2. Performance of the procedure by the trainee at a level appropriate to experience, always (at all levels) under the direct supervision of a program faculty member. Level 1 trainees will begin in a mostly observational role and assume greater participation as experience is gained. Level 2 trainees will assume progressive responsibility for the conduct of diagnostic procedures as they acquire skills. Highly experienced Level 2 (or Level 3) trainees may collaborate in a procedure with Level 1 trainees under the direct supervision of a program faculty member. In this circumstance, both Level 1 and Level 2 (or Level 3) trainees may claim credit for participation in the procedure. Level 3 trainees will assume progressive responsibility for the performance of interventional procedures as they acquire skills.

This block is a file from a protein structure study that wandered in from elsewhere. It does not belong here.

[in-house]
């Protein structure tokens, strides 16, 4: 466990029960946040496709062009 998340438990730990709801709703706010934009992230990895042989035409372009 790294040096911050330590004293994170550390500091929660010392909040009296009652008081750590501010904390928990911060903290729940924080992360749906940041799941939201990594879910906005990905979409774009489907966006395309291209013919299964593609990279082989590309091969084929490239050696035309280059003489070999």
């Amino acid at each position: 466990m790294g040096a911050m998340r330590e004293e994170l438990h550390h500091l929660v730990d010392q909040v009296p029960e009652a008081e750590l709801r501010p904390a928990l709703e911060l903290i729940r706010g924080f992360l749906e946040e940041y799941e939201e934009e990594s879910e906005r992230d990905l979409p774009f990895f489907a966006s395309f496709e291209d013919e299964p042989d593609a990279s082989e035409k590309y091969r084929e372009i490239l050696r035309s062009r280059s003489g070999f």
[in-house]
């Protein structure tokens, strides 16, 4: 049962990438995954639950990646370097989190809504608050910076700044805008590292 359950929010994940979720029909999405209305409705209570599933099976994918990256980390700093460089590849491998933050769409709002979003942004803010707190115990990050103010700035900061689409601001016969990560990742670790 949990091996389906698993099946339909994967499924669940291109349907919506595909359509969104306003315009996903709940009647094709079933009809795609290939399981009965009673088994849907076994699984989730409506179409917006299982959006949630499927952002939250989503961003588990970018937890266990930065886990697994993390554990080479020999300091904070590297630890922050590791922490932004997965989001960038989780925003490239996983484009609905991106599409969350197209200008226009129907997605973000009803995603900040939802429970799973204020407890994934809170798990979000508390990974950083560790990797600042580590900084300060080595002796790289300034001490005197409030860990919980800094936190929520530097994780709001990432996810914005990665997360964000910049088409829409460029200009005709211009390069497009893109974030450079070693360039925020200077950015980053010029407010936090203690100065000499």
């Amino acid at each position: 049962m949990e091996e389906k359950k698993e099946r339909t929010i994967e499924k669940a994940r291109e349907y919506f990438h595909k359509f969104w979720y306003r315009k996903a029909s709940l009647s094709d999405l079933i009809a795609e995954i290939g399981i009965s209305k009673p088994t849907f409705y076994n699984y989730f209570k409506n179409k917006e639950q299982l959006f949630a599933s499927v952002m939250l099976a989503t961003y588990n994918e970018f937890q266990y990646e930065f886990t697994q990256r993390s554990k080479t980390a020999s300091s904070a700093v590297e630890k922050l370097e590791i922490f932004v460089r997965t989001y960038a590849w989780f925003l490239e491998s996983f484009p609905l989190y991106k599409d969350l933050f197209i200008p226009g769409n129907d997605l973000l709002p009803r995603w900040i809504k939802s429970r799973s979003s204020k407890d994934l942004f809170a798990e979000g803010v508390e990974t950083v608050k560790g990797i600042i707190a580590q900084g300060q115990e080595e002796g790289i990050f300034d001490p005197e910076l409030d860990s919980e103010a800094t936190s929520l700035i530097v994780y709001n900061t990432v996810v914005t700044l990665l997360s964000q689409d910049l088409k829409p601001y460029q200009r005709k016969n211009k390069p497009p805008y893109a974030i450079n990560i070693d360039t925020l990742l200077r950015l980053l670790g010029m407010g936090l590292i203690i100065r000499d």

3. Participation in the analysis of the hemodynamic and angiographic data obtained during the procedure and preparation of the procedure report.
4. Active involvement in post-procedural management both in and out of the catheterization laboratory. After the procedure, a preliminary catheterization report or note should be placed in the patient’s file. The trainee should monitor the patient’s status and be available to respond to any adverse reactions or complications that may arise, such as hypotension, vascular complications, heart failure, renal failure, bleeding, or myocardial ischemia. A post-procedural note should be completed before hospital discharge. If a complication occurs, the trainee should participate in the follow-up and management of the complication.
Training Program Curriculum